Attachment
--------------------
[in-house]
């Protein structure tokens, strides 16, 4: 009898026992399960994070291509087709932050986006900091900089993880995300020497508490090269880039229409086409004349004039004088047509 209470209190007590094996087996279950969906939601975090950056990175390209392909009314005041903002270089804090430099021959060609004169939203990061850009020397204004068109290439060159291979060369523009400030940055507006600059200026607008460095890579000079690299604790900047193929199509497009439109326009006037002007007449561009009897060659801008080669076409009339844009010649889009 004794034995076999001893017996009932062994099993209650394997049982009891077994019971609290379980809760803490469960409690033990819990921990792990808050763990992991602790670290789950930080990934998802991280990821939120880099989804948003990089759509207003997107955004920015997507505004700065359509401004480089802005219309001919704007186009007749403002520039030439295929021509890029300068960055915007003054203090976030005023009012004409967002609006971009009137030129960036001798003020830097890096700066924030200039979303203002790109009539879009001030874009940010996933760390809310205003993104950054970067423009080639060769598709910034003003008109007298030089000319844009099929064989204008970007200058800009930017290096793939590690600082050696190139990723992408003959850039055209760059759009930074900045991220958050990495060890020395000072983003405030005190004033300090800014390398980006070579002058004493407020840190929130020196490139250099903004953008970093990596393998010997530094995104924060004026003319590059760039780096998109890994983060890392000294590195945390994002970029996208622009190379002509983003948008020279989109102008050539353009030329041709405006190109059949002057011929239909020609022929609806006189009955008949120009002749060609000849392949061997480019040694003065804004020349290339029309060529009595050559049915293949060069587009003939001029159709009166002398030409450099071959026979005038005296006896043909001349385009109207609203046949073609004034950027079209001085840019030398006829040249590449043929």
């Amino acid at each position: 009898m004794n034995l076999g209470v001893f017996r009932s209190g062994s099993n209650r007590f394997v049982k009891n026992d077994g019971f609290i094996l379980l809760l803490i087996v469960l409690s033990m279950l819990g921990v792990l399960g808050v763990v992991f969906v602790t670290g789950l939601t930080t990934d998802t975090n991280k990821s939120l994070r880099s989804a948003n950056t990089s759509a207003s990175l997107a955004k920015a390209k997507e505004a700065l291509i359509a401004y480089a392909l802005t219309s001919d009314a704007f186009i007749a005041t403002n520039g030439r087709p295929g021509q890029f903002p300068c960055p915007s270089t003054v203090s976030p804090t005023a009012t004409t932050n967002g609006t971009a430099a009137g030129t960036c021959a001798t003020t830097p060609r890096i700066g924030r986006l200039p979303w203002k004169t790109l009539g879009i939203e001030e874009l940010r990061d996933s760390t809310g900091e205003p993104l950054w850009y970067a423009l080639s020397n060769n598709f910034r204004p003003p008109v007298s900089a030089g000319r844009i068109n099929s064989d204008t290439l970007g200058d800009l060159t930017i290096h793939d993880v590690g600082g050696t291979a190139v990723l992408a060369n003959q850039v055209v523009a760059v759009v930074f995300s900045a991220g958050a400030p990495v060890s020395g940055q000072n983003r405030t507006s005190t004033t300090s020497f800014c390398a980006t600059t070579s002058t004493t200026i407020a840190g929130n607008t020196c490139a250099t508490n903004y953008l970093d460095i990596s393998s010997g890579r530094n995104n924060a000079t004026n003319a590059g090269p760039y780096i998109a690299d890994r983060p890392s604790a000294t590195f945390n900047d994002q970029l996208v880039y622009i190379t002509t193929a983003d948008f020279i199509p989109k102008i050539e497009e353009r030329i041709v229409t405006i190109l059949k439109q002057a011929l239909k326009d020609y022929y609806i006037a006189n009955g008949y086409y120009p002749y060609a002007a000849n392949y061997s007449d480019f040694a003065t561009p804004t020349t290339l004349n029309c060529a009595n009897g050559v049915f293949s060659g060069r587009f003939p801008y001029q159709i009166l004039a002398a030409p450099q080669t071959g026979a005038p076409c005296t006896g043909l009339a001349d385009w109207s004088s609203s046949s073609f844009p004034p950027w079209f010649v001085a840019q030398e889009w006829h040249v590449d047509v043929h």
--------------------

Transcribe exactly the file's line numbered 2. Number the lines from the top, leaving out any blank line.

């Protein structure tokens, strides 16, 4: 009898026992399960994070291509087709932050986006900091900089993880995300020497508490090269880039229409086409004349004039004088047509 209470209190007590094996087996279950969906939601975090950056990175390209392909009314005041903002270089804090430099021959060609004169939203990061850009020397204004068109290439060159291979060369523009400030940055507006600059200026607008460095890579000079690299604790900047193929199509497009439109326009006037002007007449561009009897060659801008080669076409009339844009010649889009 004794034995076999001893017996009932062994099993209650394997049982009891077994019971609290379980809760803490469960409690033990819990921990792990808050763990992991602790670290789950930080990934998802991280990821939120880099989804948003990089759509207003997107955004920015997507505004700065359509401004480089802005219309001919704007186009007749403002520039030439295929021509890029300068960055915007003054203090976030005023009012004409967002609006971009009137030129960036001798003020830097890096700066924030200039979303203002790109009539879009001030874009940010996933760390809310205003993104950054970067423009080639060769598709910034003003008109007298030089000319844009099929064989204008970007200058800009930017290096793939590690600082050696190139990723992408003959850039055209760059759009930074900045991220958050990495060890020395000072983003405030005190004033300090800014390398980006070579002058004493407020840190929130020196490139250099903004953008970093990596393998010997530094995104924060004026003319590059760039780096998109890994983060890392000294590195945390994002970029996208622009190379002509983003948008020279989109102008050539353009030329041709405006190109059949002057011929239909020609022929609806006189009955008949120009002749060609000849392949061997480019040694003065804004020349290339029309060529009595050559049915293949060069587009003939001029159709009166002398030409450099071959026979005038005296006896043909001349385009109207609203046949073609004034950027079209001085840019030398006829040249590449043929």